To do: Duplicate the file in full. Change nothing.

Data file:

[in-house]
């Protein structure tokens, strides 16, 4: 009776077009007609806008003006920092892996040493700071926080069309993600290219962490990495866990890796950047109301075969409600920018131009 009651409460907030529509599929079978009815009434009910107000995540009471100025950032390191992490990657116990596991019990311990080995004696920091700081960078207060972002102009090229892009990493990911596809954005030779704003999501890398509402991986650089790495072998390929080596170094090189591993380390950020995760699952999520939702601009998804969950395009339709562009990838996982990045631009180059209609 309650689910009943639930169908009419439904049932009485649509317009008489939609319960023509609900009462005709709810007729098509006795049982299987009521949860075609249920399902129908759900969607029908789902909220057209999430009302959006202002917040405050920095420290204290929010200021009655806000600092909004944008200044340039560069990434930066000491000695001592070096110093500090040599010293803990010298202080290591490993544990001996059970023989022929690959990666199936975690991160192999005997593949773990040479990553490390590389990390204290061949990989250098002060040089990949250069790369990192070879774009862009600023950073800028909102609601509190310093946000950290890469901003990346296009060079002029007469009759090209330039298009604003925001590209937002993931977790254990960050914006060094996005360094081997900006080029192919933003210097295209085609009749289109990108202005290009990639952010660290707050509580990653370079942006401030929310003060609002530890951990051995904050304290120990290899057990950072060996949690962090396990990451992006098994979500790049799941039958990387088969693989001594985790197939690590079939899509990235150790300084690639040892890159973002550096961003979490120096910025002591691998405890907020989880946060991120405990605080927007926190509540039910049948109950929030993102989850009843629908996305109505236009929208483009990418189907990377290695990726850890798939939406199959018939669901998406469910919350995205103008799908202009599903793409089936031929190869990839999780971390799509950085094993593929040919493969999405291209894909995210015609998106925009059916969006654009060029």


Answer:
[in-house]
């Protein structure tokens, strides 16, 4: 009776077009007609806008003006920092892996040493700071926080069309993600290219962490990495866990890796950047109301075969409600920018131009 009651409460907030529509599929079978009815009434009910107000995540009471100025950032390191992490990657116990596991019990311990080995004696920091700081960078207060972002102009090229892009990493990911596809954005030779704003999501890398509402991986650089790495072998390929080596170094090189591993380390950020995760699952999520939702601009998804969950395009339709562009990838996982990045631009180059209609 309650689910009943639930169908009419439904049932009485649509317009008489939609319960023509609900009462005709709810007729098509006795049982299987009521949860075609249920399902129908759900969607029908789902909220057209999430009302959006202002917040405050920095420290204290929010200021009655806000600092909004944008200044340039560069990434930066000491000695001592070096110093500090040599010293803990010298202080290591490993544990001996059970023989022929690959990666199936975690991160192999005997593949773990040479990553490390590389990390204290061949990989250098002060040089990949250069790369990192070879774009862009600023950073800028909102609601509190310093946000950290890469901003990346296009060079002029007469009759090209330039298009604003925001590209937002993931977790254990960050914006060094996005360094081997900006080029192919933003210097295209085609009749289109990108202005290009990639952010660290707050509580990653370079942006401030929310003060609002530890951990051995904050304290120990290899057990950072060996949690962090396990990451992006098994979500790049799941039958990387088969693989001594985790197939690590079939899509990235150790300084690639040892890159973002550096961003979490120096910025002591691998405890907020989880946060991120405990605080927007926190509540039910049948109950929030993102989850009843629908996305109505236009929208483009990418189907990377290695990726850890798939939406199959018939669901998406469910919350995205103008799908202009599903793409089936031929190869990839999780971390799509950085094993593929040919493969999405291209894909995210015609998106925009059916969006654009060029």